Multiple myeloma is a malignant disorder of plasma cells. Despite the use of ligh dose combination chemotherapy and stem cell support, it remains incurable. Resistance to chemotherapy in part due to the slow proliferative rate of the malignant plasma dells. Lentiviruses can infect non-dividing cells; thus they may be attractive vectors for a gbnebased therapy in this disease. Specific transgene expression might be achieved eithelr by targeting entry (targeted delivery) of the vector or by restricting expression of the transgene to the cell of interest (transcriptional targeting). We have developed lentiviral vectors that express transgenes preferentially in myeloma cell lines. Our constructs are based on selfinactivating (SIN) lentiviral vectors. Transgene expression (enhanced green fluorescent protein, eGFP) is driven in these vectors by immunoglobulin promoter and enhancer elements. The promoter contains a consensus TATA box and an octameric motif known to be specific for immunoglobulin expression. Expression from this promoter is enhanced by the presence of the SOObase pair 3' Kappa light chain enhancer. eGFP expression was evaluated by flow cytometry. The VSV-pseudotyped lentiviral vectors infect myeloma cell lines efficiently and show specific, high-level eGFP expression in vitro (MM1, RPMI 8226 and ARH77). Expression is strongly inhibited in T cell (Jurkat), myeloid cell (K562) or non-hemopoietic cell lines (HT1080 and Mel 624). High level GFP expression was obtained in all cell lines infected with a control lentiviral vector driven by a CMV promoter/enhancer. Conclusion: HIV based vectors can be transcriptionally targeted to give specific, high level transgene expression in myeloma cells. With the introduction of cytotoxic genes, such vectors may potentially be used to treat multiple myeloma.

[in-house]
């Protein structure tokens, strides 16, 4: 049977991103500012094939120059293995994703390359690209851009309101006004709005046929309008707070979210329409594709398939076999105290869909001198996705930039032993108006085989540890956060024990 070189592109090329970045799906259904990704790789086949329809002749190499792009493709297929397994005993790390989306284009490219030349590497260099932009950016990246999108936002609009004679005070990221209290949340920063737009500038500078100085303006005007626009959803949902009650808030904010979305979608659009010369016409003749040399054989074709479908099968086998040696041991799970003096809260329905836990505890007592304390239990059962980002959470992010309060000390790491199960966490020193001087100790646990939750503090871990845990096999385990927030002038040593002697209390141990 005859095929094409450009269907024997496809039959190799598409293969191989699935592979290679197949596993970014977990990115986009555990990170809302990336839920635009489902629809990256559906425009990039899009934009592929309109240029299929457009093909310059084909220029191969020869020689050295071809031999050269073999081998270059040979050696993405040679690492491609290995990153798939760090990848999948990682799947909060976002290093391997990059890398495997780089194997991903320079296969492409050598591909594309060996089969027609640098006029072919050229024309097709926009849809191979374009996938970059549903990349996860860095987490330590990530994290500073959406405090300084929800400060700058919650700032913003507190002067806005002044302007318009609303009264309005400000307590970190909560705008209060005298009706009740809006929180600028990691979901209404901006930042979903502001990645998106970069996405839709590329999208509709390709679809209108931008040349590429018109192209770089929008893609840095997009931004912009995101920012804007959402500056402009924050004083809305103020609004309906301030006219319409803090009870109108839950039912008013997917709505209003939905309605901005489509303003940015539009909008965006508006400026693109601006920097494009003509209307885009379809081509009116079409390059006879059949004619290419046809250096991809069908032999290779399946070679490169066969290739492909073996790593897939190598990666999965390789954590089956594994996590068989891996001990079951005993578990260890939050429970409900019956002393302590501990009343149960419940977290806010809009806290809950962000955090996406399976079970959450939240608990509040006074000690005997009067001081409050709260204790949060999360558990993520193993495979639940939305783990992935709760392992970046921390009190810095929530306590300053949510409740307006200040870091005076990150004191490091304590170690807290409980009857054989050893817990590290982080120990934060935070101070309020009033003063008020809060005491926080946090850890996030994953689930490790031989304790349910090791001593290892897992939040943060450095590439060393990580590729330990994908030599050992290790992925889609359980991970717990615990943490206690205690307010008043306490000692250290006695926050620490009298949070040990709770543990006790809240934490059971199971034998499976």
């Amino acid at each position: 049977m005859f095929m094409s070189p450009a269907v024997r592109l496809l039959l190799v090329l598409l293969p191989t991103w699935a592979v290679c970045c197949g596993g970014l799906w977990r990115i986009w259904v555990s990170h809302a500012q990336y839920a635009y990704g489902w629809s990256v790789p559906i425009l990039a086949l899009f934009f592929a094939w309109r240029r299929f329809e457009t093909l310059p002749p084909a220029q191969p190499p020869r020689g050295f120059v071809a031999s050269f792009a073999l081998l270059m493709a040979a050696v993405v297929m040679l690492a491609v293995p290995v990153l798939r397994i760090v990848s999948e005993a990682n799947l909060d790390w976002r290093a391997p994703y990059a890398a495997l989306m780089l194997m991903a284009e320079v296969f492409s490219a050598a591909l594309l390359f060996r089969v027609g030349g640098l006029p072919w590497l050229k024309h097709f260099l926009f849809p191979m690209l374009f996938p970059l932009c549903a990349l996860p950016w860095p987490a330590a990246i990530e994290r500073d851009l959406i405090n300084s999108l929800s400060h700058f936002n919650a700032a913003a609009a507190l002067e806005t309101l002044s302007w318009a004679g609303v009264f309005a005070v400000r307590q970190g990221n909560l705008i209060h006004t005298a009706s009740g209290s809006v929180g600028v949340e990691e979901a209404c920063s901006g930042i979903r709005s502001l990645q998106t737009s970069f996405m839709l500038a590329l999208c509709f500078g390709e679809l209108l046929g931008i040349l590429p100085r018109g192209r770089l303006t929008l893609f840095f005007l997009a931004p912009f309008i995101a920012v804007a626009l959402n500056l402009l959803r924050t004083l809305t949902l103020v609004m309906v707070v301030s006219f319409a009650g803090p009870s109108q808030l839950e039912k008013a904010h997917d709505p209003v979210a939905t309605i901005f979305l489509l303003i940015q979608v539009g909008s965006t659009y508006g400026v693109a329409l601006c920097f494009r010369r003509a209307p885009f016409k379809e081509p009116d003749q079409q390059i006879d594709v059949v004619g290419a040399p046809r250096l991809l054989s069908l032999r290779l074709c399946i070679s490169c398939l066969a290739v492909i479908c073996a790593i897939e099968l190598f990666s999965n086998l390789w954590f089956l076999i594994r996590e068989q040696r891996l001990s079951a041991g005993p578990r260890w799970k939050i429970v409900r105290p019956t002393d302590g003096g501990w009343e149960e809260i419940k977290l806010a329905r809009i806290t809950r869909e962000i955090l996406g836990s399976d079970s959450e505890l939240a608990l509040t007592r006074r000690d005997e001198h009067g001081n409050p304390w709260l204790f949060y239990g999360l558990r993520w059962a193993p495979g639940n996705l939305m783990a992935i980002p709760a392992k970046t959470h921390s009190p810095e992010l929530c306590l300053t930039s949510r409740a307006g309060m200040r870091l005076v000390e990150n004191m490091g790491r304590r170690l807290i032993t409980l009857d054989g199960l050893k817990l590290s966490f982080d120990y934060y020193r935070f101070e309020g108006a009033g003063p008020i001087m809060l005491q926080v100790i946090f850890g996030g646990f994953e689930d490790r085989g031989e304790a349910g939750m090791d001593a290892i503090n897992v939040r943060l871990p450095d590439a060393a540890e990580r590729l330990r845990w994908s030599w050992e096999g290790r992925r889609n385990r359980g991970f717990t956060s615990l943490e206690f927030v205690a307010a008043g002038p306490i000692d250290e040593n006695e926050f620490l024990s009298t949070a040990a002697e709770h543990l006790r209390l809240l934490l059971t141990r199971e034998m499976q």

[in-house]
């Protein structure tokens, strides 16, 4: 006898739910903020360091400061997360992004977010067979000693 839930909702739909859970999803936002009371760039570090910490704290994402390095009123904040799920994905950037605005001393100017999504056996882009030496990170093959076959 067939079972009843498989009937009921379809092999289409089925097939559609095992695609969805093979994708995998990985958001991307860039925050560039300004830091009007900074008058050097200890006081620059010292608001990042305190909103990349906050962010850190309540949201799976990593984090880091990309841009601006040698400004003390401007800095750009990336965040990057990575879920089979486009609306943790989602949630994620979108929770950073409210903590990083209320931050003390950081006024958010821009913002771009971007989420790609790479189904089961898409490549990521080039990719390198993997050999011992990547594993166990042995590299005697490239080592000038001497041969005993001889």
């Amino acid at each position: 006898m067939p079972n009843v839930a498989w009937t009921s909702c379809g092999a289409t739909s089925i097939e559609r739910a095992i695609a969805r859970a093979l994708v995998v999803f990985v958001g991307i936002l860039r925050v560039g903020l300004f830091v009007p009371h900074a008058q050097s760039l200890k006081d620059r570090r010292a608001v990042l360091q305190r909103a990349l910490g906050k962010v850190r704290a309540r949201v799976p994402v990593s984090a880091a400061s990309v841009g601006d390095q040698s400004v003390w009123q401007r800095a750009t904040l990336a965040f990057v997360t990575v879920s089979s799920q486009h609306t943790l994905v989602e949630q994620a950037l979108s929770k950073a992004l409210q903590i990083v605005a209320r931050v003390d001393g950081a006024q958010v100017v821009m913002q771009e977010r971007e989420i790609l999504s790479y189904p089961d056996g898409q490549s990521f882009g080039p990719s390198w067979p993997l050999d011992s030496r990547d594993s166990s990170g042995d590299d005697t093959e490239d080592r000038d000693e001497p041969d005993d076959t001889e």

|Original language||English (US)|
|Issue number||11 PART I|
|State||Published - Dec 1 2000|
ASJC Scopus subject areas
- Cell Biology